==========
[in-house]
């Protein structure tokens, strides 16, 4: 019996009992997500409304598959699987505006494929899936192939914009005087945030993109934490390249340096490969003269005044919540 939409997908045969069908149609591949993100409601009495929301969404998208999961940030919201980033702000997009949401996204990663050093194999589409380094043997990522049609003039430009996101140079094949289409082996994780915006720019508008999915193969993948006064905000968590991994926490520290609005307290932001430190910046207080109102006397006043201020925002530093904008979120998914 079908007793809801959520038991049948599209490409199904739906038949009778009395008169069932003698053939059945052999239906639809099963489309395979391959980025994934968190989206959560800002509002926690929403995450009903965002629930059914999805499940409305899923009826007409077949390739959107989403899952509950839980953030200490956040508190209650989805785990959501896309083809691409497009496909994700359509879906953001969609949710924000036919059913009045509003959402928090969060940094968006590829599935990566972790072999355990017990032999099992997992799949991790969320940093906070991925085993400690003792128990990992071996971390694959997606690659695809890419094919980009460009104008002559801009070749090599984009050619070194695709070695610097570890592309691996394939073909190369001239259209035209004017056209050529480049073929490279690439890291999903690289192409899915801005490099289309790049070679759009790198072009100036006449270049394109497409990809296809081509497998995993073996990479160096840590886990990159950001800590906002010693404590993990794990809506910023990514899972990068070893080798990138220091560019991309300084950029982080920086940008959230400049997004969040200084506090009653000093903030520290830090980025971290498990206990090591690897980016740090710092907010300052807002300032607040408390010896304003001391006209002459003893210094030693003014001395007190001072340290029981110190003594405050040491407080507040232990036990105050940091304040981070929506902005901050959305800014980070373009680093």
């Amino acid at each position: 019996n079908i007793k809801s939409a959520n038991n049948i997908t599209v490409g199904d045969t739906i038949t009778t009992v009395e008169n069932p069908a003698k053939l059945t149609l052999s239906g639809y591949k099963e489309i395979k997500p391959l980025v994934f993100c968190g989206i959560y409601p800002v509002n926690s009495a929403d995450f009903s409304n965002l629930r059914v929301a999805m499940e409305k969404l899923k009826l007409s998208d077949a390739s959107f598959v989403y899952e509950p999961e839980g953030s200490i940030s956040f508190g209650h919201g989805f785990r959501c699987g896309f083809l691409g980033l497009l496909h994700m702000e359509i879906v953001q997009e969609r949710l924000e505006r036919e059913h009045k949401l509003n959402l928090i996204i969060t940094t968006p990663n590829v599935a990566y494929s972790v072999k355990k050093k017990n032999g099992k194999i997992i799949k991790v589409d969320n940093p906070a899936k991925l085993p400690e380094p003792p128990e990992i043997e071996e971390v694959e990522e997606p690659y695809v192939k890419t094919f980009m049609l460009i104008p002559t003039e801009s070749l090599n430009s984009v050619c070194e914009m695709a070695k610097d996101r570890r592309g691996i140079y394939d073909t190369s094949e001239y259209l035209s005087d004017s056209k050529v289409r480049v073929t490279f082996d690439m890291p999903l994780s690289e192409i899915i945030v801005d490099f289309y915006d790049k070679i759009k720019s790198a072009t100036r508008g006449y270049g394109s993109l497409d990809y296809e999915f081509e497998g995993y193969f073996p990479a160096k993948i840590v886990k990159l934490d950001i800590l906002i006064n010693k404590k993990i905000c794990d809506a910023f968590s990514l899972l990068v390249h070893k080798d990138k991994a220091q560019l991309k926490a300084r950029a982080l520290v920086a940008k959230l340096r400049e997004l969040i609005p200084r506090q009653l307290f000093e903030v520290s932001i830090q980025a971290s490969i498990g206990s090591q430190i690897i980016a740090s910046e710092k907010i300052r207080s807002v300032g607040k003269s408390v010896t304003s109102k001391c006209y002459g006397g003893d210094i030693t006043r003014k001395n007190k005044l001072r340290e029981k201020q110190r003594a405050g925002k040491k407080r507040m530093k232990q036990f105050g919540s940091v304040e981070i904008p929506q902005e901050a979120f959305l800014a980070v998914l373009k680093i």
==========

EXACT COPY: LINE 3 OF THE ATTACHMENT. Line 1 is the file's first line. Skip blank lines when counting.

């Amino acid at each position: 019996n079908i007793k809801s939409a959520n038991n049948i997908t599209v490409g199904d045969t739906i038949t009778t009992v009395e008169n069932p069908a003698k053939l059945t149609l052999s239906g639809y591949k099963e489309i395979k997500p391959l980025v994934f993100c968190g989206i959560y409601p800002v509002n926690s009495a929403d995450f009903s409304n965002l629930r059914v929301a999805m499940e409305k969404l899923k009826l007409s998208d077949a390739s959107f598959v989403y899952e509950p999961e839980g953030s200490i940030s956040f508190g209650h919201g989805f785990r959501c699987g896309f083809l691409g980033l497009l496909h994700m702000e359509i879906v953001q997009e969609r949710l924000e505006r036919e059913h009045k949401l509003n959402l928090i996204i969060t940094t968006p990663n590829v599935a990566y494929s972790v072999k355990k050093k017990n032999g099992k194999i997992i799949k991790v589409d969320n940093p906070a899936k991925l085993p400690e380094p003792p128990e990992i043997e071996e971390v694959e990522e997606p690659y695809v192939k890419t094919f980009m049609l460009i104008p002559t003039e801009s070749l090599n430009s984009v050619c070194e914009m695709a070695k610097d996101r570890r592309g691996i140079y394939d073909t190369s094949e001239y259209l035209s005087d004017s056209k050529v289409r480049v073929t490279f082996d690439m890291p999903l994780s690289e192409i899915i945030v801005d490099f289309y915006d790049k070679i759009k720019s790198a072009t100036r508008g006449y270049g394109s993109l497409d990809y296809e999915f081509e497998g995993y193969f073996p990479a160096k993948i840590v886990k990159l934490d950001i800590l906002i006064n010693k404590k993990i905000c794990d809506a910023f968590s990514l899972l990068v390249h070893k080798d990138k991994a220091q560019l991309k926490a300084r950029a982080l520290v920086a940008k959230l340096r400049e997004l969040i609005p200084r506090q009653l307290f000093e903030v520290s932001i830090q980025a971290s490969i498990g206990s090591q430190i690897i980016a740090s910046e710092k907010i300052r207080s807002v300032g607040k003269s408390v010896t304003s109102k001391c006209y002459g006397g003893d210094i030693t006043r003014k001395n007190k005044l001072r340290e029981k201020q110190r003594a405050g925002k040491k407080r507040m530093k232990q036990f105050g919540s940091v304040e981070i904008p929506q902005e901050a979120f959305l800014a980070v998914l373009k680093i």